Some of you, the ones who still regret the demise of Top of the Pops and Wimbledon FC, will remember the original NES game, A Boy and His Blob, from 1989. You might remember its huge play area, its unique mechanics or its ridiculous final boss. You might remember it fondly. Or you might not. Because most of you who played it won't remember it for its innovation or quirkiness, most of you who played it will remember it because, even by the standards of the time, it was a complete, unremitting bastard of a game.
For those who never experienced the original, here's the premise: A boy, unsurprisingly, befriends a blob, and said blob enlists boy on a quest to save his home planet of Blobolonia from an evil dictatorship. Blob, however, turns out to be pretty unenterprising, and needs the boy to shepherd him about in order to get anything done. Progress is only made via the unusual medium of jelly beans, of which the boy carries a number of esoteric flavours. Tossing a bean to the mercurial blob transforms it into a number of different useful objects, depending on the flavour. Ladders let you climb to nearby ledges, holes drop you through floors, trampolines bounce you upward, keys open doors. Well. One door. Right at the end.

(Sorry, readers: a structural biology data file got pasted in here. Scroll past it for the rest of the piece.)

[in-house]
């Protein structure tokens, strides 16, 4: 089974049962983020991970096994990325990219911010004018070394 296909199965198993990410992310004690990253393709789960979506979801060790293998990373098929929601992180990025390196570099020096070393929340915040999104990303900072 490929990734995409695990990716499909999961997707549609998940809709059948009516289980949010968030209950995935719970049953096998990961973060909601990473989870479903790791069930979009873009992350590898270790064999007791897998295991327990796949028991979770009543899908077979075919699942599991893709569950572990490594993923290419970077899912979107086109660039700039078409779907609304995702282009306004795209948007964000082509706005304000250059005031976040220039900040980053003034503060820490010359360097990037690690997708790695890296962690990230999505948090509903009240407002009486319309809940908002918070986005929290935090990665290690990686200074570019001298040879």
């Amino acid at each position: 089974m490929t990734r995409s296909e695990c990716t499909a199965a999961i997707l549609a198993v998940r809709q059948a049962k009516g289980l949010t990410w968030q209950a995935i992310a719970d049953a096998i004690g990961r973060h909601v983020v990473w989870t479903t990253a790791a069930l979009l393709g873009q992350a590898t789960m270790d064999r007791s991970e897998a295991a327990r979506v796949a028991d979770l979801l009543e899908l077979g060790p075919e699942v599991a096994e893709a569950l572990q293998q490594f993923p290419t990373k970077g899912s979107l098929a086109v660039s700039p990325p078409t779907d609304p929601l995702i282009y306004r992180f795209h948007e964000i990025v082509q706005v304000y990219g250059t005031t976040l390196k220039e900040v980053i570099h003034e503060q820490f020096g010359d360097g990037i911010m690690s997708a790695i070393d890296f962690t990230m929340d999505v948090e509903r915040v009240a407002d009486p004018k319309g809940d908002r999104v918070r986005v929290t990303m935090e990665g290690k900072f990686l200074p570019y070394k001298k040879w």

It was lovely concept in 1989, a delicate synergy between the rudderless yet versatile blob and the helpless but motivated child, like a buddy movie with Jim Carrey and Eddie Murphy. The trouble was, a great deal of the experience was trial and error. Using holes to drop through floors was an experimental process, as any drop of more than a screen would kill you and there was no way to see what lay beneath, so a fair wedge of gameplay involved dropping through holes and hoping that instant death didn't await you. Running out of appropriate beans was also an issue, especially with top-ups few and far between, and no way of knowing when they'd come and what sort of problems lay between you and them. There were five lives, with no top-ups available until more than halfway through the game. Hard times indeed.
If it was to succeed as a remake, then, A Boy and His Blob needed more than just the obvious visual update. Some of that toughness had to be mitigated - the random nature of the sudden deaths and exploration ameliorated. But not all of it - the challenge was all part of the process, puzzles the game's core.